Photo Flood 80: The Gate District

photo by Sue Rakers

The Gate District is a once historic neighborhood that fell victim to decades of misinformed strategy from both urban planners and developers alike. It is actually laid out to act as several “gated neighborhoods”, which is where the moniker comes from. Maya Angelou’s childhood home is located in the neighborhood as well.

photo by Joe Harrison

photo by Vivian Nieuwsma

 

photo by Jeff Hirsch

 

photo by Sue Rakers

The Gate District is a pretty large neighborhood, and perhaps because of this, its whole has never been quite like its parts. The area owes its character to two distinct groups of people, those who immigrated from Europe (predominately German or Irish) and the African-Americans who mostly first moved into the area from Mill Creek Valley, just to the north, in search of work. That said, these two groups of people didn’t necessarily integrate well, which is what kept the neighborhood north of Park Avenue as primarily Black and the buildings as heavily industrial, whereas south of Park, the neighborhood hosted more large, single-family dwellings, with many more bakeries, shops, Catholic churches, etc.

photo by Jason Gray

 

photo by Mike Matney

 

photo by MarySue Rosenthal Gee

 

photo by Joe Harrison of Maya Angelou’s former home

St. Louis was a new kind of hot and a new kind of dirty. My memory had no pictures of the crowded-together soot-covered buildings. For all I knew, we were being driven to Hell and our father was the delivering devil.” –Maya Angelou, who moved into a house in The Gate District, from Arkansas, as a child

The St. Louis that Angelou describes in her memoir, I Know Why the Caged Bird Sings is perhaps not the most glowing endorsement of STL city life, but it is certainly one that is full of activity and full of people. Today, that “fullness” is unmistakably diminished, and there are myriad factors for why.

St. Louis’ trajectory throughout the 20th Century is something that everyone should study more closely. It summarizes acutely the effects of both good- and ill-natured public planning and business practices, when they lack proper foresight, and the corrosive effects of outright racism. In The Gate District, blockbusting, or the practice of selling property to minorities in order to convince a majority to sell their own property out of a fear of cultural upheaval (a buy low, sell less low strategy), was widespread, and rapidly transitioned the neighborhood racially, but more importantly, economically. Combined with the detachment from more prosperous neighborhoods further south, as the result of the Interstate’s construction, The Gate District seemed condemned, along with other nearby neighborhoods like Lafayette Square, Tiffany and McRee Town, to an unfortunate fate of blight, disinvestment and depopulation.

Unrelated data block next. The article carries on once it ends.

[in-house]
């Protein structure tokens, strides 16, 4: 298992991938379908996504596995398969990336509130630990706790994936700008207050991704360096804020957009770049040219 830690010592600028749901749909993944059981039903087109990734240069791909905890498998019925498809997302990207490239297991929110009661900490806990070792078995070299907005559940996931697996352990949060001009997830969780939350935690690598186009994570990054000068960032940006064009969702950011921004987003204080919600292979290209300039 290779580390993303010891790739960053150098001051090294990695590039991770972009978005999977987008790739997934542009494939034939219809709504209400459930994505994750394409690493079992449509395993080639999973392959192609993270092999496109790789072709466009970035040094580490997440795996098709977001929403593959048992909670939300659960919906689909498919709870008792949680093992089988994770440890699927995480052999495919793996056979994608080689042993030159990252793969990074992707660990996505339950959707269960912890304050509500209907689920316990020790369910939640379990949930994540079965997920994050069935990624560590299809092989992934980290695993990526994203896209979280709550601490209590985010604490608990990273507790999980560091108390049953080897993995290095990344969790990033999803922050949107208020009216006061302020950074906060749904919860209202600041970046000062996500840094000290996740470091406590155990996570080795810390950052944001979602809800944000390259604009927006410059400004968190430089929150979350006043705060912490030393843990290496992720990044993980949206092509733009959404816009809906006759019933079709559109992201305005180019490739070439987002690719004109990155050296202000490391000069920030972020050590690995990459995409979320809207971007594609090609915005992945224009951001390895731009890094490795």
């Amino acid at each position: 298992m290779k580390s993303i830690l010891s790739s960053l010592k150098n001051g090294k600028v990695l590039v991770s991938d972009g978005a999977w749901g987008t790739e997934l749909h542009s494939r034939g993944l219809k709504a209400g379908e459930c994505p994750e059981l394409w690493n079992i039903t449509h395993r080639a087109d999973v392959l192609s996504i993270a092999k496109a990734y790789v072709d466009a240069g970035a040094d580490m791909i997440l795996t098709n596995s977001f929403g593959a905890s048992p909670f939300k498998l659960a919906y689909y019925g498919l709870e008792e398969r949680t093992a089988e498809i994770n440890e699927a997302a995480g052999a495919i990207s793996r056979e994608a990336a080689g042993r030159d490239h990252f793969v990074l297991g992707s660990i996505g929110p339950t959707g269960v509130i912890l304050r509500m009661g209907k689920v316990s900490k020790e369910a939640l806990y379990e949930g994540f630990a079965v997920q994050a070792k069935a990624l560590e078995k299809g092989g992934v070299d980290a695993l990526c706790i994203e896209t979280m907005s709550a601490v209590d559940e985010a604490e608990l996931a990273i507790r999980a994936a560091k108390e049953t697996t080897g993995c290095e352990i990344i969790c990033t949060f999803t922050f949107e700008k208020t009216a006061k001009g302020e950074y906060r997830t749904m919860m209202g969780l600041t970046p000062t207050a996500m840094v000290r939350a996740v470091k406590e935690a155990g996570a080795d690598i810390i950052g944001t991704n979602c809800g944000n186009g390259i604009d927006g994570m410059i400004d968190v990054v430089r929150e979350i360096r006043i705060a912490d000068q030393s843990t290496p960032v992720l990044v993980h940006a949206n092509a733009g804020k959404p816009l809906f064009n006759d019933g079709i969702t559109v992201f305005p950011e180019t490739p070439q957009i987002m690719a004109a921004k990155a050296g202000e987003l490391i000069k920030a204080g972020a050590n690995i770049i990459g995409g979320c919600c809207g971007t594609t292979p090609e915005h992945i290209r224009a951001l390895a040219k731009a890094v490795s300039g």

Several different plans were proposed to attempt to revitalize the area, both by the city and private developers, beginning as early as the 1970s, though stops and delayed starts stymied each. By the early 1990’s, most neighborhoods along I-44 were undergoing some form of reinvention. It was during this time that the city landed upon the proposal to convert this neighborhood into “The Gate District”, a set of six, gated “neighborhoods”, each one distinct. Unfortunately, stops and starts (as before), plagued this redevelopment, which never quite fulfilled its promise.

photo by MarySue Rosenthal Gee

 

photo by Jennifer Mishra

 

photo by Joe Rakers

All that said, not all is sour in The Gate District. It is quite fortunate to still possess some of the rich architecture that would have once made it really stand out. From row houses, to ornate facades, to behemoth red brick factories, to historic homes (like Angelou’s), the neighborhood has many fine buildings, though some of the infill housing leaves something to be desired.

Another bright point is Florist Row, which relocated here from Pine Street in the 1920’s. This long corridor of wholesale greenhouses, flower shops, and design centers is something that you really ought to experience if you haven’t already. On any given day, flowers from every corner of the world arrive to Florist Row for redistribution to the area’s flower sellers. It is certainly something uniquely St. Louis.

photo by Sue Rakers

 

photo by Jeff Hirsch

 

photo by Jackie Johnson

 

photo by Jason Gray

Today, The Gate District is largely a quiet neighborhood that commuters pass through on their way north or south. That said, on the warm evening that we visited, residents seemed content to enjoy what they have, whether that’s a basketball game or family reunion in Terry Park, a meeting of the Dominican Friars at St. Dominic’s Priory, or medical students taking evening classes at St. Louis University. For a group of photographers, it was definitely a visually rewarding visit.

photo by Mike Matney

 

photo by Jennifer Mishra

 

photo by Jackie Johnson

 

photo by Sue Rakers

 

Map available here.

 

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